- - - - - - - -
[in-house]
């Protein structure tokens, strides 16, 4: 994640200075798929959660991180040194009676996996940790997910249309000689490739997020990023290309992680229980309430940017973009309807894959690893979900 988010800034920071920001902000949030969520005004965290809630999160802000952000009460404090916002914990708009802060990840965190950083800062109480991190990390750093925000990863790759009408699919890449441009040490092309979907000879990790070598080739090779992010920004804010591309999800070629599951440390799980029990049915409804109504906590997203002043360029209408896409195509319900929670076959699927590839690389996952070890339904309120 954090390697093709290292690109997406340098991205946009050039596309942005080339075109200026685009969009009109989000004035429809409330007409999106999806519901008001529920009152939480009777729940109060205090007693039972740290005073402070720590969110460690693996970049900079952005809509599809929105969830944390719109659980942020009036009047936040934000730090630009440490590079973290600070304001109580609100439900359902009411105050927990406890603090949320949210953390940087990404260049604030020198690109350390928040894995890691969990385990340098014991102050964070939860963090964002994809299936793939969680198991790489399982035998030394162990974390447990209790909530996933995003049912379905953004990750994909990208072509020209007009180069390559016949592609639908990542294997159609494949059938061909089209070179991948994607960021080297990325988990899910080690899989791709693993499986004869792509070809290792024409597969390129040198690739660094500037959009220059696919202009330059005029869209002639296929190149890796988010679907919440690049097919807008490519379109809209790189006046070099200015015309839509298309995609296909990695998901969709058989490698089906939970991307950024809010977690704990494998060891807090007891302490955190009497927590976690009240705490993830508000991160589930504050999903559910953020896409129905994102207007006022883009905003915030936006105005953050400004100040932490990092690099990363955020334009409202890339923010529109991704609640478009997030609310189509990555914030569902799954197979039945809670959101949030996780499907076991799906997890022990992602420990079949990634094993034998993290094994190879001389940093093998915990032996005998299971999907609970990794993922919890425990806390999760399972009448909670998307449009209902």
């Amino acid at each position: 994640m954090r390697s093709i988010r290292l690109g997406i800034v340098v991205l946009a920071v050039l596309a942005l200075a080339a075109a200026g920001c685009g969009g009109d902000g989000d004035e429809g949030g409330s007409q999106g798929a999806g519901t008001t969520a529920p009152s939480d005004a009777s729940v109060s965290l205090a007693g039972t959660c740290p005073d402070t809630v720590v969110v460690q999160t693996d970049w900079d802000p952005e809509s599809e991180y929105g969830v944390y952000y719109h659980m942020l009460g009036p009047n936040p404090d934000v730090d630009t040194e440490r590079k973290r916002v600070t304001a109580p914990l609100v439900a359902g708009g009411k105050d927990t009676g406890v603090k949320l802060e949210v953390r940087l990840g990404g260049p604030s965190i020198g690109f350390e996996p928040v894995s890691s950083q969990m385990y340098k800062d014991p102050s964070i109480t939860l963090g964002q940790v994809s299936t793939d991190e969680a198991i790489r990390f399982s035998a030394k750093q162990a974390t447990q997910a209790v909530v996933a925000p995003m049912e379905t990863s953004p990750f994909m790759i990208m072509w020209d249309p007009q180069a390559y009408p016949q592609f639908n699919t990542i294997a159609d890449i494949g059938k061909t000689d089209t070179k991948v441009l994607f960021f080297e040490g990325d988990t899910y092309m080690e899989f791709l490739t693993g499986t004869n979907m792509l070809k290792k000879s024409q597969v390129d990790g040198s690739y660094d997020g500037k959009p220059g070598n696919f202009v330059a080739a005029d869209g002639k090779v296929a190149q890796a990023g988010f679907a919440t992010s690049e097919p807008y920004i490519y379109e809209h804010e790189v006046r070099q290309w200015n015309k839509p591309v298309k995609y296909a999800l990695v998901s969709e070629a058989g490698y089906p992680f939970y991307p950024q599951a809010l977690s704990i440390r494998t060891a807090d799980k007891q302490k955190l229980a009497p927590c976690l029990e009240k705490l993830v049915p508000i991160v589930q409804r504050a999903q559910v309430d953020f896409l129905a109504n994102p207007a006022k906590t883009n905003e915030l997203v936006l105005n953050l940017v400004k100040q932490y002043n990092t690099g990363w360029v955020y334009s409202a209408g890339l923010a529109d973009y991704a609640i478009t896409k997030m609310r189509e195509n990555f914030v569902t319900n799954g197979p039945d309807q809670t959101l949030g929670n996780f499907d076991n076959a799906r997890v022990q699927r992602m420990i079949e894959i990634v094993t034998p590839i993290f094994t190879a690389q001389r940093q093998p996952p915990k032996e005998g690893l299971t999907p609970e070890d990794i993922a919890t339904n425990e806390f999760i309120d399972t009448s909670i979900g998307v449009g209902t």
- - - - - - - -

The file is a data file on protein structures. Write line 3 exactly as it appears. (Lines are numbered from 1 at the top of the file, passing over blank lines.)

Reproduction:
């Amino acid at each position: 994640m954090r390697s093709i988010r290292l690109g997406i800034v340098v991205l946009a920071v050039l596309a942005l200075a080339a075109a200026g920001c685009g969009g009109d902000g989000d004035e429809g949030g409330s007409q999106g798929a999806g519901t008001t969520a529920p009152s939480d005004a009777s729940v109060s965290l205090a007693g039972t959660c740290p005073d402070t809630v720590v969110v460690q999160t693996d970049w900079d802000p952005e809509s599809e991180y929105g969830v944390y952000y719109h659980m942020l009460g009036p009047n936040p404090d934000v730090d630009t040194e440490r590079k973290r916002v600070t304001a109580p914990l609100v439900a359902g708009g009411k105050d927990t009676g406890v603090k949320l802060e949210v953390r940087l990840g990404g260049p604030s965190i020198g690109f350390e996996p928040v894995s890691s950083q969990m385990y340098k800062d014991p102050s964070i109480t939860l963090g964002q940790v994809s299936t793939d991190e969680a198991i790489r990390f399982s035998a030394k750093q162990a974390t447990q997910a209790v909530v996933a925000p995003m049912e379905t990863s953004p990750f994909m790759i990208m072509w020209d249309p007009q180069a390559y009408p016949q592609f639908n699919t990542i294997a159609d890449i494949g059938k061909t000689d089209t070179k991948v441009l994607f960021f080297e040490g990325d988990t899910y092309m080690e899989f791709l490739t693993g499986t004869n979907m792509l070809k290792k000879s024409q597969v390129d990790g040198s690739y660094d997020g500037k959009p220059g070598n696919f202009v330059a080739a005029d869209g002639k090779v296929a190149q890796a990023g988010f679907a919440t992010s690049e097919p807008y920004i490519y379109e809209h804010e790189v006046r070099q290309w200015n015309k839509p591309v298309k995609y296909a999800l990695v998901s969709e070629a058989g490698y089906p992680f939970y991307p950024q599951a809010l977690s704990i440390r494998t060891a807090d799980k007891q302490k955190l229980a009497p927590c976690l029990e009240k705490l993830v049915p508000i991160v589930q409804r504050a999903q559910v309430d953020f896409l129905a109504n994102p207007a006022k906590t883009n905003e915030l997203v936006l105005n953050l940017v400004k100040q932490y002043n990092t690099g990363w360029v955020y334009s409202a209408g890339l923010a529109d973009y991704a609640i478009t896409k997030m609310r189509e195509n990555f914030v569902t319900n799954g197979p039945d309807q809670t959101l949030g929670n996780f499907d076991n076959a799906r997890v022990q699927r992602m420990i079949e894959i990634v094993t034998p590839i993290f094994t190879a690389q001389r940093q093998p996952p915990k032996e005998g690893l299971t999907p609970e070890d990794i993922a919890t339904n425990e806390f999760i309120d399972t009448s909670i979900g998307v449009g209902t």